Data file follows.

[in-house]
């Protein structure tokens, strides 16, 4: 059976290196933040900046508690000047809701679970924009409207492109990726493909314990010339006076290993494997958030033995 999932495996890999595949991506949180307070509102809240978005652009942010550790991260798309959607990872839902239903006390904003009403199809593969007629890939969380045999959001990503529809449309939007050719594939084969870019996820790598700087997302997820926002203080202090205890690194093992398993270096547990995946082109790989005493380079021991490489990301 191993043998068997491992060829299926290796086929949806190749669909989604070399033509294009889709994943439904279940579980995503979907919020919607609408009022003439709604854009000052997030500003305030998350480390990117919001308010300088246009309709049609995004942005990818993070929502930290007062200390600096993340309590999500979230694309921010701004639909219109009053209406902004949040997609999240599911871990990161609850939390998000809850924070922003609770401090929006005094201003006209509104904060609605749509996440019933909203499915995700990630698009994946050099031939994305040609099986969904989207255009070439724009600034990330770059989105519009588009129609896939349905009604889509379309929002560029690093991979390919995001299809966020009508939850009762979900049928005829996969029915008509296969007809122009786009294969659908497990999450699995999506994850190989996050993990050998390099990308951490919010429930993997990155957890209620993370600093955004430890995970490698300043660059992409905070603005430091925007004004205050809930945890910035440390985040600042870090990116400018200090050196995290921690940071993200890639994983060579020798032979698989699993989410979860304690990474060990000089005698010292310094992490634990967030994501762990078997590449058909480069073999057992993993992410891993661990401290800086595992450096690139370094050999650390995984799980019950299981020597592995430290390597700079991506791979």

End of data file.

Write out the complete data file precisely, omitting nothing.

[in-house]
């Protein structure tokens, strides 16, 4: 059976290196933040900046508690000047809701679970924009409207492109990726493909314990010339006076290993494997958030033995 999932495996890999595949991506949180307070509102809240978005652009942010550790991260798309959607990872839902239903006390904003009403199809593969007629890939969380045999959001990503529809449309939007050719594939084969870019996820790598700087997302997820926002203080202090205890690194093992398993270096547990995946082109790989005493380079021991490489990301 191993043998068997491992060829299926290796086929949806190749669909989604070399033509294009889709994943439904279940579980995503979907919020919607609408009022003439709604854009000052997030500003305030998350480390990117919001308010300088246009309709049609995004942005990818993070929502930290007062200390600096993340309590999500979230694309921010701004639909219109009053209406902004949040997609999240599911871990990161609850939390998000809850924070922003609770401090929006005094201003006209509104904060609605749509996440019933909203499915995700990630698009994946050099031939994305040609099986969904989207255009070439724009600034990330770059989105519009588009129609896939349905009604889509379309929002560029690093991979390919995001299809966020009508939850009762979900049928005829996969029915008509296969007809122009786009294969659908497990999450699995999506994850190989996050993990050998390099990308951490919010429930993997990155957890209620993370600093955004430890995970490698300043660059992409905070603005430091925007004004205050809930945890910035440390985040600042870090990116400018200090050196995290921690940071993200890639994983060579020798032979698989699993989410979860304690990474060990000089005698010292310094992490634990967030994501762990078997590449058909480069073999057992993993992410891993661990401290800086595992450096690139370094050999650390995984799980019950299981020597592995430290390597700079991506791979």